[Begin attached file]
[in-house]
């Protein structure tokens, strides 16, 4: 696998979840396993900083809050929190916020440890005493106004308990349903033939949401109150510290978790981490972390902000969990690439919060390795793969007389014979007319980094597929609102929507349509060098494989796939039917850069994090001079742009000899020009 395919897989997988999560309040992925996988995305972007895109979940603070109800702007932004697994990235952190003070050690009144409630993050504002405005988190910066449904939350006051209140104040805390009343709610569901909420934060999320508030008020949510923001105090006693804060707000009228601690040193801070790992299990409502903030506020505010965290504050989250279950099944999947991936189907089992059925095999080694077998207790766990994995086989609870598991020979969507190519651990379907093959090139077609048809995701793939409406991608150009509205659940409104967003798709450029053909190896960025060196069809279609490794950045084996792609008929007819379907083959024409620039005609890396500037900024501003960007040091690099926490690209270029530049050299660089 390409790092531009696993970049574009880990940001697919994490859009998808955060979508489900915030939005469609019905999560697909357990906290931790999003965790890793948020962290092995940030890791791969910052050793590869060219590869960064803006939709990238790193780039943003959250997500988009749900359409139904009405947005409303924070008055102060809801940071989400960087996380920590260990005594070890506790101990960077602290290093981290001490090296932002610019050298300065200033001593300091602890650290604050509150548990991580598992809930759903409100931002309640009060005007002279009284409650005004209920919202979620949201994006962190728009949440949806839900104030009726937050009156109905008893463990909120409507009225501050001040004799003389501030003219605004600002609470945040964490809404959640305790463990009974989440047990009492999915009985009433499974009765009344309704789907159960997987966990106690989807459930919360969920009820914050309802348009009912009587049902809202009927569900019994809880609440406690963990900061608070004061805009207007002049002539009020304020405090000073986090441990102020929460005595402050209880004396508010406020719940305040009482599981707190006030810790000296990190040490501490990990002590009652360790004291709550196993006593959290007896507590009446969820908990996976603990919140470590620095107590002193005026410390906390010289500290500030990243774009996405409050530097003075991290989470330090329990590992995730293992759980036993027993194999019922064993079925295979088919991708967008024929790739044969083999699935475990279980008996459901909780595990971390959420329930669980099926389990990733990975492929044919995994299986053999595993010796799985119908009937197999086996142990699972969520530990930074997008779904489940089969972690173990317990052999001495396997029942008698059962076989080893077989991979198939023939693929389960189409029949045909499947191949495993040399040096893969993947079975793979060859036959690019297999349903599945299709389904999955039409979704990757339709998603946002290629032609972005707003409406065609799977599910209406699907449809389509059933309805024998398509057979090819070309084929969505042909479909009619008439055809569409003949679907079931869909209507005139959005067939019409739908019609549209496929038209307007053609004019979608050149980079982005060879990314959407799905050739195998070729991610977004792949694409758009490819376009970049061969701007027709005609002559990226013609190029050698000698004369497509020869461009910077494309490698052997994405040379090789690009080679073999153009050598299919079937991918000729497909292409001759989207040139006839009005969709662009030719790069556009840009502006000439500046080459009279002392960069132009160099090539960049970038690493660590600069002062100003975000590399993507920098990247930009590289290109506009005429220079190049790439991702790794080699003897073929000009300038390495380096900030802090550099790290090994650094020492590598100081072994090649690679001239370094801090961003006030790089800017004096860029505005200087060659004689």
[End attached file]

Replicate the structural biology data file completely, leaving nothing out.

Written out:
[in-house]
């Protein structure tokens, strides 16, 4: 696998979840396993900083809050929190916020440890005493106004308990349903033939949401109150510290978790981490972390902000969990690439919060390795793969007389014979007319980094597929609102929507349509060098494989796939039917850069994090001079742009000899020009 395919897989997988999560309040992925996988995305972007895109979940603070109800702007932004697994990235952190003070050690009144409630993050504002405005988190910066449904939350006051209140104040805390009343709610569901909420934060999320508030008020949510923001105090006693804060707000009228601690040193801070790992299990409502903030506020505010965290504050989250279950099944999947991936189907089992059925095999080694077998207790766990994995086989609870598991020979969507190519651990379907093959090139077609048809995701793939409406991608150009509205659940409104967003798709450029053909190896960025060196069809279609490794950045084996792609008929007819379907083959024409620039005609890396500037900024501003960007040091690099926490690209270029530049050299660089 390409790092531009696993970049574009880990940001697919994490859009998808955060979508489900915030939005469609019905999560697909357990906290931790999003965790890793948020962290092995940030890791791969910052050793590869060219590869960064803006939709990238790193780039943003959250997500988009749900359409139904009405947005409303924070008055102060809801940071989400960087996380920590260990005594070890506790101990960077602290290093981290001490090296932002610019050298300065200033001593300091602890650290604050509150548990991580598992809930759903409100931002309640009060005007002279009284409650005004209920919202979620949201994006962190728009949440949806839900104030009726937050009156109905008893463990909120409507009225501050001040004799003389501030003219605004600002609470945040964490809404959640305790463990009974989440047990009492999915009985009433499974009765009344309704789907159960997987966990106690989807459930919360969920009820914050309802348009009912009587049902809202009927569900019994809880609440406690963990900061608070004061805009207007002049002539009020304020405090000073986090441990102020929460005595402050209880004396508010406020719940305040009482599981707190006030810790000296990190040490501490990990002590009652360790004291709550196993006593959290007896507590009446969820908990996976603990919140470590620095107590002193005026410390906390010289500290500030990243774009996405409050530097003075991290989470330090329990590992995730293992759980036993027993194999019922064993079925295979088919991708967008024929790739044969083999699935475990279980008996459901909780595990971390959420329930669980099926389990990733990975492929044919995994299986053999595993010796799985119908009937197999086996142990699972969520530990930074997008779904489940089969972690173990317990052999001495396997029942008698059962076989080893077989991979198939023939693929389960189409029949045909499947191949495993040399040096893969993947079975793979060859036959690019297999349903599945299709389904999955039409979704990757339709998603946002290629032609972005707003409406065609799977599910209406699907449809389509059933309805024998398509057979090819070309084929969505042909479909009619008439055809569409003949679907079931869909209507005139959005067939019409739908019609549209496929038209307007053609004019979608050149980079982005060879990314959407799905050739195998070729991610977004792949694409758009490819376009970049061969701007027709005609002559990226013609190029050698000698004369497509020869461009910077494309490698052997994405040379090789690009080679073999153009050598299919079937991918000729497909292409001759989207040139006839009005969709662009030719790069556009840009502006000439500046080459009279002392960069132009160099090539960049970038690493660590600069002062100003975000590399993507920098990247930009590289290109506009005429220079190049790439991702790794080699003897073929000009300038390495380096900030802090550099790290090994650094020492590598100081072994090649690679001239370094801090961003006030790089800017004096860029505005200087060659004689």